Time For Net Neutrality

I’ve spoken about indications of two tier internet before, here are a couple of other articles; one in the same direction and one probably related.

Under the plans they are considering, all of us—from content providers to individual users—would pay more to surf online, stream videos or even send e-mail. Industry planners are mulling new subscription plans that would further limit the online experience, establishing “platinum,” “gold” and “silver” levels of Internet access that would set limits on the number of downloads, media streams or even e-mail messages that could be sent or received.— The End of the Internet?

To ward off the prospect of virtual toll booths on the information highway, some new media companies and public-interest groups are calling for new federal policies requiring “network neutrality” on the Internet.— The End of the Internet?

In theory that’s only carriers in the States but of course, that affects everyone, you can’t really run the internet without them so although a decision of enforcing net neutrality is an American one (in terms of what’s discussed in the article), it’s in large part a decision for the internet as a whole.

Should Google successfully launch an alternative network, it is is theoretically possible for them to block out competitor websites and only allow users to access websites that have paid Google to be shown to their users.—Rumours mount over Google’s internet plan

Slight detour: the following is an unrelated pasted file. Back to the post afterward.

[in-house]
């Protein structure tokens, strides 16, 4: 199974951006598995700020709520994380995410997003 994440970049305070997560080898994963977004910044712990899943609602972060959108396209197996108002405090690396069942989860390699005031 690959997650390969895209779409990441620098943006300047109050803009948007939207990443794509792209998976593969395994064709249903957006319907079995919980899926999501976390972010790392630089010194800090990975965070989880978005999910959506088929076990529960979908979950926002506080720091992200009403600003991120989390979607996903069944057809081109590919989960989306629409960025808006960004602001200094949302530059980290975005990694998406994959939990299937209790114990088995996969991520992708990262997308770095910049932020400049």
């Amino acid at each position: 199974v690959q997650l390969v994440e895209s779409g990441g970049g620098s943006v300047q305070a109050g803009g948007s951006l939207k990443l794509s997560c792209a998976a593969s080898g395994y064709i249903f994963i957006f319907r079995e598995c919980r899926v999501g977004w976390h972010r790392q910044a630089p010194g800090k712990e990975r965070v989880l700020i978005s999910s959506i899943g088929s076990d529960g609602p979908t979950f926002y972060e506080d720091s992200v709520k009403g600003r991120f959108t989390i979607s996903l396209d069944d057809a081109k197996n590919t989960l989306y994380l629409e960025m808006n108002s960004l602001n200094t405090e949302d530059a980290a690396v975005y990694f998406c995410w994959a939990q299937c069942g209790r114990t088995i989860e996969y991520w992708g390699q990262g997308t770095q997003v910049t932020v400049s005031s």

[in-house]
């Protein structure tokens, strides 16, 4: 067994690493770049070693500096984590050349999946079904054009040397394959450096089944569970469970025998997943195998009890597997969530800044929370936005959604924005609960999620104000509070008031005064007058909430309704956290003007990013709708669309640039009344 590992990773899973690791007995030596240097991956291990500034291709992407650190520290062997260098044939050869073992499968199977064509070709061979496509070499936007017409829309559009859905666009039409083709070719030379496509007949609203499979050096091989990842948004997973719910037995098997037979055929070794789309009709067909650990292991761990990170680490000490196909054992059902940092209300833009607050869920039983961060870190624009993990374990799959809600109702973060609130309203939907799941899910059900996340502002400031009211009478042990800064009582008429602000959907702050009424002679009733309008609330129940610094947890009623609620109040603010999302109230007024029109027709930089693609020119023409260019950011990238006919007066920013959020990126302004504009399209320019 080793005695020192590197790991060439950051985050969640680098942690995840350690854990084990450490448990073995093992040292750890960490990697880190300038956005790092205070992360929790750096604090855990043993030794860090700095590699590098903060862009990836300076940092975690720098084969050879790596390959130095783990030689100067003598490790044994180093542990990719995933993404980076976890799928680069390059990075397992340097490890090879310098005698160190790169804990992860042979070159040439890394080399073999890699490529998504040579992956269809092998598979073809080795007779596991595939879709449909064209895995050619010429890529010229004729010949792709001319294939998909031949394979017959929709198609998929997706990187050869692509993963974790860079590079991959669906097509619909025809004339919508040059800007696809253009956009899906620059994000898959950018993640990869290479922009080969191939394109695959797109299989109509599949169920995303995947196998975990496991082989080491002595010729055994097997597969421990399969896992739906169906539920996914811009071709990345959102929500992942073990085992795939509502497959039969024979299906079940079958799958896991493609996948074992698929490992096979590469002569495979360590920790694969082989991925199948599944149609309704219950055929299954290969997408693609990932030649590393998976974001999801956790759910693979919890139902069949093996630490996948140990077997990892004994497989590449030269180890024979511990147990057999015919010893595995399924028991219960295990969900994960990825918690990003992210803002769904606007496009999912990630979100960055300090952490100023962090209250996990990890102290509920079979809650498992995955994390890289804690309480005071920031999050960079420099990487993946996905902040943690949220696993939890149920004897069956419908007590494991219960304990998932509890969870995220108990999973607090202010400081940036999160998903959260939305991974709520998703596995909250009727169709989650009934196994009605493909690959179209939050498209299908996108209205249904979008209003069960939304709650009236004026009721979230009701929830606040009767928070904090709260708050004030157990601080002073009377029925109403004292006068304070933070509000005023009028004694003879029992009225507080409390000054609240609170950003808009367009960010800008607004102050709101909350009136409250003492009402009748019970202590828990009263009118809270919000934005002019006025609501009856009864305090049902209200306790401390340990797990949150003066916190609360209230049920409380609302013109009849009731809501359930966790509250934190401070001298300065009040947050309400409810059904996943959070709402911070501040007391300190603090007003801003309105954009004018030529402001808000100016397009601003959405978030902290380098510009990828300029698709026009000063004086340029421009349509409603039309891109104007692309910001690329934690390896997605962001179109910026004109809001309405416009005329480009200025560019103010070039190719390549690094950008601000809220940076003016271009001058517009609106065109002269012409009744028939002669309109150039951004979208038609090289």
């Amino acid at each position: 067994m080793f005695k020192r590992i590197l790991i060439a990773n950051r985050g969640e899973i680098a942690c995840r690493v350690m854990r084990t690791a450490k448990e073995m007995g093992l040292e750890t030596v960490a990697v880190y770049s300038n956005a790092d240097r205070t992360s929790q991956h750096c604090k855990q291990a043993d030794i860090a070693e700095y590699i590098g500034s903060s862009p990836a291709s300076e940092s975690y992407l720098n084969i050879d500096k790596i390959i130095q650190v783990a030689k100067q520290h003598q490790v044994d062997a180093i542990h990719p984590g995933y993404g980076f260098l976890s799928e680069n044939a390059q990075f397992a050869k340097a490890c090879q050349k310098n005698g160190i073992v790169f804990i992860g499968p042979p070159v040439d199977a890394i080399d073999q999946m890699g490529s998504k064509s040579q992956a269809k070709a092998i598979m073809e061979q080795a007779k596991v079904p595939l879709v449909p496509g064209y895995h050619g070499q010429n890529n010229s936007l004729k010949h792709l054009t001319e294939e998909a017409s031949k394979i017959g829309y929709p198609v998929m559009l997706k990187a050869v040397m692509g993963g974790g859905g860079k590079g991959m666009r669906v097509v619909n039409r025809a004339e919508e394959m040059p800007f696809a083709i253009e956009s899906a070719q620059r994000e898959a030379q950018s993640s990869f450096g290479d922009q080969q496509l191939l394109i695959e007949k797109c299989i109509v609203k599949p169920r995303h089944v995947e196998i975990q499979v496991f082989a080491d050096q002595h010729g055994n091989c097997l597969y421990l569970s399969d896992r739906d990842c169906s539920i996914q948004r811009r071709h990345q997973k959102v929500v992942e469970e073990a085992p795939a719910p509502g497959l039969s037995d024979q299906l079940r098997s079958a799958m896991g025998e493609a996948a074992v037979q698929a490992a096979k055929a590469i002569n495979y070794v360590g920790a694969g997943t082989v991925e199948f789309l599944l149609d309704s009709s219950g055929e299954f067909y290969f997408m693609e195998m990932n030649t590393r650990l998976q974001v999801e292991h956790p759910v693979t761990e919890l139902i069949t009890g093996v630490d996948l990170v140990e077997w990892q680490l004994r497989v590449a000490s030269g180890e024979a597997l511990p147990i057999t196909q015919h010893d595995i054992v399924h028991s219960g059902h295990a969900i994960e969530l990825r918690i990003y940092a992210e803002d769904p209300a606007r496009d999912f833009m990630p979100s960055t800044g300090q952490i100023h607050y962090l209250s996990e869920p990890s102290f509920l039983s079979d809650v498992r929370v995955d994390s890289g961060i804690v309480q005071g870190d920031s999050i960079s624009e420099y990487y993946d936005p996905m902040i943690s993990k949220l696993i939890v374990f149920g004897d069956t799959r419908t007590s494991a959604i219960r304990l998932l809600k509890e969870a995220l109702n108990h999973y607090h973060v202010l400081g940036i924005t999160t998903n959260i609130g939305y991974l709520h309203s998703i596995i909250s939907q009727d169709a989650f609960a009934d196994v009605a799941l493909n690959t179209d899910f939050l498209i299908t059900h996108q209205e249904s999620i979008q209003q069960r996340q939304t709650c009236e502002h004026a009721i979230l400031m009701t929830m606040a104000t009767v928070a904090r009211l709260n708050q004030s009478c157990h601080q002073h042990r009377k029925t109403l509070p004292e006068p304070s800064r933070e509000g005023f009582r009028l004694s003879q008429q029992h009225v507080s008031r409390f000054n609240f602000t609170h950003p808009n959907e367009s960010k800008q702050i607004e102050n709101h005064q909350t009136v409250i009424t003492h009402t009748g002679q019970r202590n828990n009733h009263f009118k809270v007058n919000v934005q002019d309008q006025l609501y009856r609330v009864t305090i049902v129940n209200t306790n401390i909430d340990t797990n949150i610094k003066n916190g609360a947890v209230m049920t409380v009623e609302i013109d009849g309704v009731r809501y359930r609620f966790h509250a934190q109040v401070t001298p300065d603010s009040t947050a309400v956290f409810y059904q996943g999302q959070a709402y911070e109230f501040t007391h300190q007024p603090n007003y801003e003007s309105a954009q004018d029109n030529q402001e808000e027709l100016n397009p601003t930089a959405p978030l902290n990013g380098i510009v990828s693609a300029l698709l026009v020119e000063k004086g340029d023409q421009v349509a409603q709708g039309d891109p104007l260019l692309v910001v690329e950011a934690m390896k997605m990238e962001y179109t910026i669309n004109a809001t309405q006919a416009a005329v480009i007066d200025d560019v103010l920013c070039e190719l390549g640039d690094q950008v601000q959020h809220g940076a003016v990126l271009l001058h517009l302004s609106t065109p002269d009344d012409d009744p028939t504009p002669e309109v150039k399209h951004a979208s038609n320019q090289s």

[Update] Ok. Not sure if I was super slow on this one or if the issue is just dispersed and badly explained by I finally got a new understanding reading this article, right at beginning.

A Verizon Communications Inc. executive yesterday accused Google Inc. of freeloading for gaining access to people’s homes using a network of lines and cables the phone company spent billions of dollars to build. (Emphasis mine)

I always thought “users pay for access, Google pays for access, how can they suddenly want to charge them more?”. Duhhhh. It’s the fact that one has access to the other they don’t like. i.e. Google/ Apple/ Others pay to get on the net but it becomes a distribution channel to end users, not just access to them or for themselves. I still don’t think it’s right but I get where the pipe companies are coming from a lot more than I used to. Actually, in my own comment (!!) I was getting there but got there only now. Again, duhhhh.

[Update 2] Very good analysis of what QoS based tarification means.

Eliminating network neutrality means giving one participant in the value chain a tool to extract a greater share of revenues without delivering greater value. The best effort Internet holds far more promise than the metering of scarcity associated with QoS because “best effort” continues to improve. (Emphasis mine)

[Update 3] Nice article and infographics of the importance of many-to-many linking.

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